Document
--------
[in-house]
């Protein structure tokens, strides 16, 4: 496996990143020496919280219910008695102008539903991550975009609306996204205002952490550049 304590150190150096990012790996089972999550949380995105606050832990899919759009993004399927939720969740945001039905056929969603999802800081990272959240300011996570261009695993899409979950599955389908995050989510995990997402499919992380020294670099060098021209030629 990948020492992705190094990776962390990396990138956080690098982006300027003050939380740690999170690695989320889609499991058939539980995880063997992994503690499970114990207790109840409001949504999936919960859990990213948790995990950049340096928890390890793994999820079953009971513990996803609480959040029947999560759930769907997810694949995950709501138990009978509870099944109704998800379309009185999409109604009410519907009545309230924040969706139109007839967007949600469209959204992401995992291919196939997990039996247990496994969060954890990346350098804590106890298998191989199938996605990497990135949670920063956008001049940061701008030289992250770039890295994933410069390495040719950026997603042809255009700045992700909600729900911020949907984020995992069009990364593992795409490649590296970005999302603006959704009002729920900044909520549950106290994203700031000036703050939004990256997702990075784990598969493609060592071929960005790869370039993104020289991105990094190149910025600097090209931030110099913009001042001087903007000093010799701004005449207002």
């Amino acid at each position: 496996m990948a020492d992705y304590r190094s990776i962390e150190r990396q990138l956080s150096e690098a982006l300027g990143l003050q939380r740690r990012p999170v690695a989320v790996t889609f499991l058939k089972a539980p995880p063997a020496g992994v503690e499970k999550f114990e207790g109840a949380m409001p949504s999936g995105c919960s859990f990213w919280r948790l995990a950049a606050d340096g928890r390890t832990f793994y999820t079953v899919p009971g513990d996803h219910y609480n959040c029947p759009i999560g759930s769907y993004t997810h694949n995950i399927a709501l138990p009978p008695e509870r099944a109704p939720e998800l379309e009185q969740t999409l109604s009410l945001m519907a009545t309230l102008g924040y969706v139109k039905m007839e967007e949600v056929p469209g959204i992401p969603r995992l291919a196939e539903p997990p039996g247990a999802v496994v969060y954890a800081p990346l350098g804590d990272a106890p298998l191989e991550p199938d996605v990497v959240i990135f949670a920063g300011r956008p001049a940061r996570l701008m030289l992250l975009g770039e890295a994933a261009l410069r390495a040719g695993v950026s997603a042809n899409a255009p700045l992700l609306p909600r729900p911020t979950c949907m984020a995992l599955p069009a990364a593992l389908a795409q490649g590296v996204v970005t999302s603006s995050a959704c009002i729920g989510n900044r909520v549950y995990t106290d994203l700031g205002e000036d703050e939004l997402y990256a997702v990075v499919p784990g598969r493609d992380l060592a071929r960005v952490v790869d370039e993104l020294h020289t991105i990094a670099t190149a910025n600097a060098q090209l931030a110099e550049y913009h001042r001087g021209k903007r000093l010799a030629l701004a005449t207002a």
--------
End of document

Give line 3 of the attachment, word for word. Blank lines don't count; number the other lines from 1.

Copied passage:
């Amino acid at each position: 496996m990948a020492d992705y304590r190094s990776i962390e150190r990396q990138l956080s150096e690098a982006l300027g990143l003050q939380r740690r990012p999170v690695a989320v790996t889609f499991l058939k089972a539980p995880p063997a020496g992994v503690e499970k999550f114990e207790g109840a949380m409001p949504s999936g995105c919960s859990f990213w919280r948790l995990a950049a606050d340096g928890r390890t832990f793994y999820t079953v899919p009971g513990d996803h219910y609480n959040c029947p759009i999560g759930s769907y993004t997810h694949n995950i399927a709501l138990p009978p008695e509870r099944a109704p939720e998800l379309e009185q969740t999409l109604s009410l945001m519907a009545t309230l102008g924040y969706v139109k039905m007839e967007e949600v056929p469209g959204i992401p969603r995992l291919a196939e539903p997990p039996g247990a999802v496994v969060y954890a800081p990346l350098g804590d990272a106890p298998l191989e991550p199938d996605v990497v959240i990135f949670a920063g300011r956008p001049a940061r996570l701008m030289l992250l975009g770039e890295a994933a261009l410069r390495a040719g695993v950026s997603a042809n899409a255009p700045l992700l609306p909600r729900p911020t979950c949907m984020a995992l599955p069009a990364a593992l389908a795409q490649g590296v996204v970005t999302s603006s995050a959704c009002i729920g989510n900044r909520v549950y995990t106290d994203l700031g205002e000036d703050e939004l997402y990256a997702v990075v499919p784990g598969r493609d992380l060592a071929r960005v952490v790869d370039e993104l020294h020289t991105i990094a670099t190149a910025n600097a060098q090209l931030a110099e550049y913009h001042r001087g021209k903007r000093l010799a030629l701004a005449t207002a």